In terms of annual storylines in cybersecurity, 2018 didn’t disappoint. Industry uproar ensued after Spectre and Meltdown exposed computer chip vulnerabilities, and VPNFilter malware exposed new dangers to routers and network-attached storage products. Once again, the biggest, most trusted brands suffered costly and damaging data breaches. Victims included Amazon and Facebook, Macy’s and Kmart, Adidas and Under Armour, Delta Airlines and Cathay Pacific — and that’s just a start. And concerns around the cyber tampering of our elections, including allegations of foreign hacking of the Democratic National Committee, along with new international security standards that put a greater onus on global corporations (such as the General Data Protection Regulation), made 2018 a busy year for cybersecurity followers.
Now that the New Year is upon us, it’s natural to wonder what to expect in the 12 months ahead. In truth, there will be dozens of plots and subplots, some based on continuing themes, others introducing new ones altogether. Here, however, are four key predictions that I think will have a profound influence on the cybersecurity industry for 2019.
1. Nations At Cyberwar
Perhaps it will begin with a skirmish rather than a major battle, but I predict that low-level cyberwarfare among the world’s most powerful players — the United States, China and Russia — will increasingly destabilize international relations and threaten to upset the world order. This goes behind voting machines, registered voter databases and other election-related technology. Remember when a Russian cyberattack cut off electricity to a quarter-million Ukrainians days before Christmas in 2015? I believe similar scenarios will occur with increasing frequency.
With digital technology wherever we look and the explosion of the internet of things (IoT), the possibilities of cyber-mayhem are limitless. Think of nuclear reactors, chemical plants and satellites in space — all are potentially vulnerable targets. State-sponsored attacks can come in all sizes, and many will likely be launched as warning shots. But in times of cyberwar, you don’t need to drop bombs to wipe out a country’s infrastructure. All it takes is a few expert hackers.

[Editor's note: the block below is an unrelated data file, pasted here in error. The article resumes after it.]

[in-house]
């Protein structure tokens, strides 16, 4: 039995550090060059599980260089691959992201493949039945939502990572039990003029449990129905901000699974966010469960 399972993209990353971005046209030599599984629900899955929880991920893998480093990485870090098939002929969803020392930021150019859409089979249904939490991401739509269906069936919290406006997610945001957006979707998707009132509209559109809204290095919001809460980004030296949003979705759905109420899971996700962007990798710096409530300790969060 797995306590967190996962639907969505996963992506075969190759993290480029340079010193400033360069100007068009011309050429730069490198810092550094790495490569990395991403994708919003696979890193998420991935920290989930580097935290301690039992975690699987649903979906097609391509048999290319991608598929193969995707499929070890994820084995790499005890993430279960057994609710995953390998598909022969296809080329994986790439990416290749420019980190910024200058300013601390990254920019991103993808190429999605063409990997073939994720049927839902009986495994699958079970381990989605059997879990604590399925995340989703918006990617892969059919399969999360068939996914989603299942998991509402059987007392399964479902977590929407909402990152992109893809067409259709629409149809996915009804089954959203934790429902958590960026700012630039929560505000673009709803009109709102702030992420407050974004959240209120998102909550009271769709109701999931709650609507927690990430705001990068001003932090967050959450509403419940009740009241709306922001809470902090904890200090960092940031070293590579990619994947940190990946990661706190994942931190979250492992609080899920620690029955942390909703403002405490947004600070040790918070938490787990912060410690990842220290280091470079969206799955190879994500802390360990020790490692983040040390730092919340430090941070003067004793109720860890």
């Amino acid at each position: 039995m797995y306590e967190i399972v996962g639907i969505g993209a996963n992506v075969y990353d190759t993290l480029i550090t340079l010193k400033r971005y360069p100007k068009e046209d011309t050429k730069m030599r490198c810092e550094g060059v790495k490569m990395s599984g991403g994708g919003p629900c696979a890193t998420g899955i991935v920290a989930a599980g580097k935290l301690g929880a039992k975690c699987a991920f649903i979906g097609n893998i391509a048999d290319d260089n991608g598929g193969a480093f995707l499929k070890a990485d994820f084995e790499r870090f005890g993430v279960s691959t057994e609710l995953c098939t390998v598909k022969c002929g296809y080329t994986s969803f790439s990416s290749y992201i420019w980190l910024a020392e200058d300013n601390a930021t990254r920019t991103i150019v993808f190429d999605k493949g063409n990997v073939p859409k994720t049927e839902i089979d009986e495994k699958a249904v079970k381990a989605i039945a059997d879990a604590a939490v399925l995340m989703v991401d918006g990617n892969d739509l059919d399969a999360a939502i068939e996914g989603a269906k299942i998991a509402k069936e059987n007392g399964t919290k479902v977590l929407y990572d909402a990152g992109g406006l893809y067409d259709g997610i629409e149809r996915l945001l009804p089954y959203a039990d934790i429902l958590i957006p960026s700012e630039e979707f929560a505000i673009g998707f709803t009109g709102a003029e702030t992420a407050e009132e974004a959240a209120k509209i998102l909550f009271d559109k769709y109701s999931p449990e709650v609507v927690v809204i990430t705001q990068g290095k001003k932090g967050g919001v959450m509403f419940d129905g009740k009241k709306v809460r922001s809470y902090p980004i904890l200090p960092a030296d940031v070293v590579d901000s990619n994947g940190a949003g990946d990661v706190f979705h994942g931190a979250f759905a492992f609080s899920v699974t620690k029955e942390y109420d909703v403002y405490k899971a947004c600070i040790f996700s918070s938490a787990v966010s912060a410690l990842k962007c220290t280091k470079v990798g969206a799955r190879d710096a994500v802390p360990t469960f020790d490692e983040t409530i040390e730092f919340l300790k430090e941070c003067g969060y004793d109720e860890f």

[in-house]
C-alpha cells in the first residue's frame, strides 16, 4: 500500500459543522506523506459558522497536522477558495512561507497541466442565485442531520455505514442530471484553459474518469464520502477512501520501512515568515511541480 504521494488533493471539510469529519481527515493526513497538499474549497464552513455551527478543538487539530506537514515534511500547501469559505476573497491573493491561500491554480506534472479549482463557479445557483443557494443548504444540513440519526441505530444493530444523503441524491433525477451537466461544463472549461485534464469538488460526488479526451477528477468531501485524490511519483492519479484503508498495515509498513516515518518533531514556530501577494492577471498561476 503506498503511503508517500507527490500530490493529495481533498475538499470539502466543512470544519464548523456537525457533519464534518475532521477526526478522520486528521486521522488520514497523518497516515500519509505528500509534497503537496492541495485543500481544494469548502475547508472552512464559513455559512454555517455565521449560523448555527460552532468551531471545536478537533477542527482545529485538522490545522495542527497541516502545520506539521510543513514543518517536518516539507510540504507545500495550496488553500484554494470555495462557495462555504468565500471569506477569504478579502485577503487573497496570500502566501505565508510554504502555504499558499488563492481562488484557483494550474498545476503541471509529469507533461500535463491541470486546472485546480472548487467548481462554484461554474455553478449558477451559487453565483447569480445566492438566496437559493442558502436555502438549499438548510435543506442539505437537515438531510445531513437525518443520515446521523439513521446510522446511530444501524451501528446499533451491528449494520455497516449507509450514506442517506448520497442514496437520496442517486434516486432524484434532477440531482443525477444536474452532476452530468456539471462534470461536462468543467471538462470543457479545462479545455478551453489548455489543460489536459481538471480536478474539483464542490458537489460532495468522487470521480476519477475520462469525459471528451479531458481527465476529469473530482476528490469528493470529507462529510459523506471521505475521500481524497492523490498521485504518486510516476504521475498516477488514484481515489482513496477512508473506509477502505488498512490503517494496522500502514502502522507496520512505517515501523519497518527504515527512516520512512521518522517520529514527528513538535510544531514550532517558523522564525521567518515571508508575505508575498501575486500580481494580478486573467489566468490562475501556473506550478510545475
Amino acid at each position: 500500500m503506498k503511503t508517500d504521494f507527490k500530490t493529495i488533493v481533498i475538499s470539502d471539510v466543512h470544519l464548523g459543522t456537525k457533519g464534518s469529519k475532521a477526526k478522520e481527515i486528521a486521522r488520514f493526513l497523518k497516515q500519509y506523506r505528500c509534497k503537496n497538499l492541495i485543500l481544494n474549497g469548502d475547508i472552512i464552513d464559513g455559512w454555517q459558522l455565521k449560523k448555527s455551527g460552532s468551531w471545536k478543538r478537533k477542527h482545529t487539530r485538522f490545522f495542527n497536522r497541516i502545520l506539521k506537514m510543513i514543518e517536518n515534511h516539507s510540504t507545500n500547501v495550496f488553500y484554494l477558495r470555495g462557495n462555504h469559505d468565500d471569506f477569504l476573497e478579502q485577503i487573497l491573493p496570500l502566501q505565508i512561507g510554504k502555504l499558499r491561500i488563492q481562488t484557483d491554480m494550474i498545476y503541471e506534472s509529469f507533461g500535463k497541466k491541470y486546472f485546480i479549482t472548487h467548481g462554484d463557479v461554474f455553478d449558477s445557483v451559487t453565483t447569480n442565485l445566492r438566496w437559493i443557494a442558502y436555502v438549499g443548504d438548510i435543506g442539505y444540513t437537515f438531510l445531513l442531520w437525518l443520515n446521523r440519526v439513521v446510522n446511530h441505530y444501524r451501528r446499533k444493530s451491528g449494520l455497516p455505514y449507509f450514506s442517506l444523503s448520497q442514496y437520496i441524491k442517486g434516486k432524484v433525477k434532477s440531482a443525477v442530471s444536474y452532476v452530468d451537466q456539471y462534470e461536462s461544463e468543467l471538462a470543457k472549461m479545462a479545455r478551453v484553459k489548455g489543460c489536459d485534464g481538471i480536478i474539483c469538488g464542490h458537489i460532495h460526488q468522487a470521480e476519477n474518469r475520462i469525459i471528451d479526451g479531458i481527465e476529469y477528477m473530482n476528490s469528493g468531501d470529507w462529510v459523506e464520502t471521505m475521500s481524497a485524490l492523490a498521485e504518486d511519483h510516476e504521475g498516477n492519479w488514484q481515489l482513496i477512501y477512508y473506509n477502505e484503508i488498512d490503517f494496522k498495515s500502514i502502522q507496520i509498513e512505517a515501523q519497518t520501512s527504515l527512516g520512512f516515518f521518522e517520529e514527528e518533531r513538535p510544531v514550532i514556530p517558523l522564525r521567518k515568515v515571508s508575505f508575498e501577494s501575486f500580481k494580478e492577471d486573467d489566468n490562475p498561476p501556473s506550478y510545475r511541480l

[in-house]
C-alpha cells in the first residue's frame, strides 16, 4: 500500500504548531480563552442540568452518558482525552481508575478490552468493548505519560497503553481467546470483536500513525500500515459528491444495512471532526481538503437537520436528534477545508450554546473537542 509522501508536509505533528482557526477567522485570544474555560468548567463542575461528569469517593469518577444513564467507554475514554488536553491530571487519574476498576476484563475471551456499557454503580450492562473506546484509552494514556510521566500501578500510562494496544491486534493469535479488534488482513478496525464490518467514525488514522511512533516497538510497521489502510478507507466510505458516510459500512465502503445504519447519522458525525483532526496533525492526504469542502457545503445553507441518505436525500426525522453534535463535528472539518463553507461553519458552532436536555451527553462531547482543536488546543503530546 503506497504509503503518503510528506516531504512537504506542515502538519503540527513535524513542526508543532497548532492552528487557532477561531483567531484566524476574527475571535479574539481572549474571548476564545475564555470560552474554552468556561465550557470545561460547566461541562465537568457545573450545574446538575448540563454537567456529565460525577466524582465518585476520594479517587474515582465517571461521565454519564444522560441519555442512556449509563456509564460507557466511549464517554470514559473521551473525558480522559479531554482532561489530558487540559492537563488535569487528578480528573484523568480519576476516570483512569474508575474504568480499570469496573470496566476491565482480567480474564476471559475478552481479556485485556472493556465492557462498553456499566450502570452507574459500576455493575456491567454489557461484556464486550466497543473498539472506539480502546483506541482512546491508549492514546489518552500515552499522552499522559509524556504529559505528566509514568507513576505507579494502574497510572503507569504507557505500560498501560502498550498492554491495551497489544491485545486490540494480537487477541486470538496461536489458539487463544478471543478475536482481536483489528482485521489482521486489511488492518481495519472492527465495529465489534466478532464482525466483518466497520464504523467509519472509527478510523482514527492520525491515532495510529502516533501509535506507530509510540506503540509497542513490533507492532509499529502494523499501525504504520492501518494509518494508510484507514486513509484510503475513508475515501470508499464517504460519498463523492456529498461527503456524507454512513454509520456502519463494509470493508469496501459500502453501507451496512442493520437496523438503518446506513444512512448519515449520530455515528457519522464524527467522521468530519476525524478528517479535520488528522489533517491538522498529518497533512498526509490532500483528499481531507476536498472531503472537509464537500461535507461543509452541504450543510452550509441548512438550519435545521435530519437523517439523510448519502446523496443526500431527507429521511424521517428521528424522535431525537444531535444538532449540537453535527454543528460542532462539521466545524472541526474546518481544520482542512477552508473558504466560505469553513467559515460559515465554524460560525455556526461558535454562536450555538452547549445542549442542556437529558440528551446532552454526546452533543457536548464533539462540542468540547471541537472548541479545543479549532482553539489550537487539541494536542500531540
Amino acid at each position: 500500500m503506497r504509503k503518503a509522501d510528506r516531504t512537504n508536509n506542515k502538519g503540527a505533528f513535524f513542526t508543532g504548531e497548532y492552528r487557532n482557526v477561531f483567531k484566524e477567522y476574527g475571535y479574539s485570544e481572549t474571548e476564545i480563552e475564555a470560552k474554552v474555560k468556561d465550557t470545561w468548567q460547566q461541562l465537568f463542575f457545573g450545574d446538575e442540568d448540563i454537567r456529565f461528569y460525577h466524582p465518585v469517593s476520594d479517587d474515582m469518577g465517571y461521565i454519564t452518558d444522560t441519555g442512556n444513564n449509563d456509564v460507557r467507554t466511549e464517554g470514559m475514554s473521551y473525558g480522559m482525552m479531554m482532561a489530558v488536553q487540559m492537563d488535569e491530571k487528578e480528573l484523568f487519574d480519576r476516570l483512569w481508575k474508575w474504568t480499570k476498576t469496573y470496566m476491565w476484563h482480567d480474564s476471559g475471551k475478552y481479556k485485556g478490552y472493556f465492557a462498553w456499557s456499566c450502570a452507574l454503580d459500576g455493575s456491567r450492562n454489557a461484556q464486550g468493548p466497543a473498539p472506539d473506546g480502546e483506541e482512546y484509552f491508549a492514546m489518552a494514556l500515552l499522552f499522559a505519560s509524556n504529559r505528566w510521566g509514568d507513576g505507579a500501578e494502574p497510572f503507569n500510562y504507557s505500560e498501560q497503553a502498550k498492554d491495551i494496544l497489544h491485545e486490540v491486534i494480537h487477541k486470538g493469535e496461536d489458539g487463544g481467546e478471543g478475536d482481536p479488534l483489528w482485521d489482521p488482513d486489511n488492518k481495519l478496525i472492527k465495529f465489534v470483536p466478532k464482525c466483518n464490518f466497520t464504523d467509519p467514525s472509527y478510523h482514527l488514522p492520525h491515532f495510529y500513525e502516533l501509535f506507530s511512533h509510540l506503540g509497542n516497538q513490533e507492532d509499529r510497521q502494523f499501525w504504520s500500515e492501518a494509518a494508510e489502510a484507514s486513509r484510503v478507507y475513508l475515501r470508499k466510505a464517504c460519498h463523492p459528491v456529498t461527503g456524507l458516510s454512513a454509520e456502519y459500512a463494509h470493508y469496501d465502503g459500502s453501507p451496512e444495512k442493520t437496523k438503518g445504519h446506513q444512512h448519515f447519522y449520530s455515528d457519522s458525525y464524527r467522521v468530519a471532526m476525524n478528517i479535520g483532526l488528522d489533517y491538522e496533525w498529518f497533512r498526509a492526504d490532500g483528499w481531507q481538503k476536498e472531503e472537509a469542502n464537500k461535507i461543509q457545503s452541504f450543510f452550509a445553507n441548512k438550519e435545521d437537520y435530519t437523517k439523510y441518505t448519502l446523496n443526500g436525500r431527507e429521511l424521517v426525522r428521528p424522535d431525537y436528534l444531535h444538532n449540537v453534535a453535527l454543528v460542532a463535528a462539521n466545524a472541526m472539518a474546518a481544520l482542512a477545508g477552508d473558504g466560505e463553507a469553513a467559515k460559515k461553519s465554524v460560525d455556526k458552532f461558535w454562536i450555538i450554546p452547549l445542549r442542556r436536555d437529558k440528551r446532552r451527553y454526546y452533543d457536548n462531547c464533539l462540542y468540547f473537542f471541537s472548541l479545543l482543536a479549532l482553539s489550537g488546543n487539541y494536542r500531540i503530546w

2. Supply-Chain Attacks Rise
Cybercriminals are diabolically savvy, and they realize that the easiest route to high-profile targets is through that organization’s network of suppliers and contractors. In 2019 supply-chain attacks will escalate as large corporations, which have enough trouble safeguarding assets already, open themselves up to greater risk as they grow their reliance on partnerships. The results can be catastrophic. The infamous 2013 Target breach was the result of an attack that had its origins through the retailer’s HVAC vendor.
Even more cautionary, perhaps, is the recent Bloomberg coverage on computer hardware manufacturer Super Micro. While the company — along with Apple, Amazon, the Department of Homeland Security and others — denies Chinese spies implanted secret chips on its motherboards as a means of cyber espionage to gather intelligence, Super Micro’s stock price plummeted temporarily as a result. In any case, the potential impact from a similar situation is clear, and Bloomberg’s story woke up unsuspecting tech manufacturers like a shot of adrenaline straight to the heart.